Other Questions. - Nuclear Disarmament.

Jim Higgins


7 Mr. Higgins (Mayo) asked the Minister for Foreign Affairs if he will give details of progress on international nuclear disarmament. [8309/00]

The end of the Cold War provided a unique opportunity for progress in the field of nuclear disarmament. The extension of the non-proliferation treaty in 1995 renewed the prospects for the early achievement of the goal of the total elimination of nuclear weapons, as called for by Article VI of the treaty. In spite of recent unilateral steps taken by some nuclear weapons states to lessen the role of nuclear weapons in their defence strategies, the promise of incremental nuclear disarmament, witnessed in the early 1990s, has not been realised and the process has stalled. In the interim the retention of nuclear weapons has again been rationalised long after the causes that originally gave rise to their development had disappeared.

The nuclear testing by India and Pakistan in 1998 and the continuing failure of India, Israel and Pakistan to adhere to the non-proliferation treaty must be seen as serious additional threats to the achievement of nuclear disarmament. It was in this context that Ireland, together with Brazil, Egypt, Mexico, New Zealand, Slovenia, South Africa and Sweden launched the initiative Towards a Nuclear Weapons Free World: The Need for a New Agenda in 1998. The purpose of this initiative, which currently numbers over 60 co-sponsoring countries at the UN, is to secure a more committed and rapid process leading to the early elimination of nuclear weapons.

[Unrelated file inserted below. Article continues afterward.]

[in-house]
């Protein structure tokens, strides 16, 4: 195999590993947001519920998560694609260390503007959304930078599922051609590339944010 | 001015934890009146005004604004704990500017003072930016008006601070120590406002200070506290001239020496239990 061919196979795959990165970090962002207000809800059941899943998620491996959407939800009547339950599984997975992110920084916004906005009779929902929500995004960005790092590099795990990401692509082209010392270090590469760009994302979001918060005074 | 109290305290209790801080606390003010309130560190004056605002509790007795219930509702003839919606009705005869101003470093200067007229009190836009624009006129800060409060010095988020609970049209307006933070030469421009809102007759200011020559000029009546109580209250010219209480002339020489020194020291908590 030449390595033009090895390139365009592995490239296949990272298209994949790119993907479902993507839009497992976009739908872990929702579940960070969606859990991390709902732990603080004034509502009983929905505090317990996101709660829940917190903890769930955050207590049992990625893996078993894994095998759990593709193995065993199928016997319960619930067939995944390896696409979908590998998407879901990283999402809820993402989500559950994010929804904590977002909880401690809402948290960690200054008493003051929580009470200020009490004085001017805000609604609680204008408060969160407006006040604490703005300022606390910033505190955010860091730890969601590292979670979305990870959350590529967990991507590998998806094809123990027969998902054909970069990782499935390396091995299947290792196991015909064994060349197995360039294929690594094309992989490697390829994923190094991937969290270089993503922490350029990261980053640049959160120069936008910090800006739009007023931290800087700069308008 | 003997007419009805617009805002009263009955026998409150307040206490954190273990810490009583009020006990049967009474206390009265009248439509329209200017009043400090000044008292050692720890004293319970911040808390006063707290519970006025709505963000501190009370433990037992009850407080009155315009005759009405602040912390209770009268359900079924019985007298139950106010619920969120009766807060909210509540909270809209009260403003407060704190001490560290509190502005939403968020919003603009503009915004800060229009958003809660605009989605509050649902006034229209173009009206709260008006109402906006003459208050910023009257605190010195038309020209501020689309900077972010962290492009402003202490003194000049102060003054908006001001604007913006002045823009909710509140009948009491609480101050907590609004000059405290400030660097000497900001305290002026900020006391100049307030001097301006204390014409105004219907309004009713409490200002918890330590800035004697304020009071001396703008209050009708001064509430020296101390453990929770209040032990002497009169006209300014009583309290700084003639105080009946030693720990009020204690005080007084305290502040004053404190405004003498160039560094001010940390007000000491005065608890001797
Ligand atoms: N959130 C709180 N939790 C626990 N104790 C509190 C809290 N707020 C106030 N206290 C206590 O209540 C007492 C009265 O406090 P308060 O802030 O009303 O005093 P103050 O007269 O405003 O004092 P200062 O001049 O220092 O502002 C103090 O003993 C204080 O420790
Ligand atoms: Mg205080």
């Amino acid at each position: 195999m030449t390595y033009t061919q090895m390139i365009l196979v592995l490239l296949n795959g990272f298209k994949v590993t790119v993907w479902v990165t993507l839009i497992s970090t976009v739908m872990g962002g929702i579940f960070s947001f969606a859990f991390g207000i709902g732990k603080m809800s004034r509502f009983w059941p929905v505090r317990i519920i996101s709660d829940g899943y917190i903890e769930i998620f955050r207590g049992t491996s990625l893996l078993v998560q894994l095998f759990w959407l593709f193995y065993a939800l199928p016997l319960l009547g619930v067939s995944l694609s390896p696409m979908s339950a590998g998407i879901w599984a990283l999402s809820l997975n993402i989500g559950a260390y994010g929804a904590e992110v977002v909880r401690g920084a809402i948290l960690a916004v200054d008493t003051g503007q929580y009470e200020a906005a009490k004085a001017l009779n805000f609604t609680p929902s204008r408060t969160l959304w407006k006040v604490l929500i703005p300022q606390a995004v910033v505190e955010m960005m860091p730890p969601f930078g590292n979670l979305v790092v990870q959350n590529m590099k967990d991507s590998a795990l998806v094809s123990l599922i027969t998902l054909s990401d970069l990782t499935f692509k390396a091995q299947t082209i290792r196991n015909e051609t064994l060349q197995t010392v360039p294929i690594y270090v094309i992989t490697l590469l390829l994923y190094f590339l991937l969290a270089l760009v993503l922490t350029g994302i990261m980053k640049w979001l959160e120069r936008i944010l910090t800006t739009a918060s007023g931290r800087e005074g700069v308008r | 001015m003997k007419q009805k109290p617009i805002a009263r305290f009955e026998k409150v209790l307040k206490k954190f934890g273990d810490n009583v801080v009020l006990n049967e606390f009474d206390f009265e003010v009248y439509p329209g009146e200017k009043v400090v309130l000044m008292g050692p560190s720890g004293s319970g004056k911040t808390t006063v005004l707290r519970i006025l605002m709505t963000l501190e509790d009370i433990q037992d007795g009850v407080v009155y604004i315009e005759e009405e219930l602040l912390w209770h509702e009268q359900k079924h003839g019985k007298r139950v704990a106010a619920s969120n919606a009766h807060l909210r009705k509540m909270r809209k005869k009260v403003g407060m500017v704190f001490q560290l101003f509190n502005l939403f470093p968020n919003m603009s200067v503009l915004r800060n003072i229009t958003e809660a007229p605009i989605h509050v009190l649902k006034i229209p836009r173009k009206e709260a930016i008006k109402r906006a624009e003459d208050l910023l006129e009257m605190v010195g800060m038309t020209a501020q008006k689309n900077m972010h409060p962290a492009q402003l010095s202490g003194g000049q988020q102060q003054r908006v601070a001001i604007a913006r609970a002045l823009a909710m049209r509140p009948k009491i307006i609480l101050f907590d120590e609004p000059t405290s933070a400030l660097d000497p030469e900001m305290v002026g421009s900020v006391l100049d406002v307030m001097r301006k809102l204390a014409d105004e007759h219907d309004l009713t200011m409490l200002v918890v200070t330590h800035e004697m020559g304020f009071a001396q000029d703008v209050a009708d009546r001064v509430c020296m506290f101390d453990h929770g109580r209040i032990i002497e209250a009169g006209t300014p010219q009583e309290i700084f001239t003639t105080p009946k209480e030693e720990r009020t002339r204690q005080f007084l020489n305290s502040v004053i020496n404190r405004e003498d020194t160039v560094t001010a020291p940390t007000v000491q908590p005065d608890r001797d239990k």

In line with Ireland's unique role in proposing the non-proliferation treaty and its promotion over the 30 years of its existence, the Government continues to pursue the goal of early elimination of nuclear weapons wherever we are represented, especially at the UN, the conference on disarmament and the review conference of the NPT. We will contribute actively to the forthcoming review conference of the parties to the non-proliferation treaty in April. The Minister for Foreign Affairs will lead the Irish delegation.

The EU is the single biggest economic and political bloc in the world and it is growing as a security bloc. Where precisely in the EU is this matter being discussed and considered?

I am not sure I understand the question. The European security and defence policy is part of the Petersberg Tasks and not mutual defence commitments.

What has the Minister of State done to put it on the agenda of the EU? She does not know where it is being discussed because it is not on the agenda. She has spoken of high and mighty matters and has referred to various initiatives.

I can only outline the steps the Government has taken. The most recent has been the need for the new agenda initiative in 1998, which has been co-sponsored by 60 countries at the UN. We will be actively contributing to the forthcoming review conference of the parties to the non-proliferation treaty in April. If there are more detailed requests I will arrange for the Minister to reply directly to the Deputy.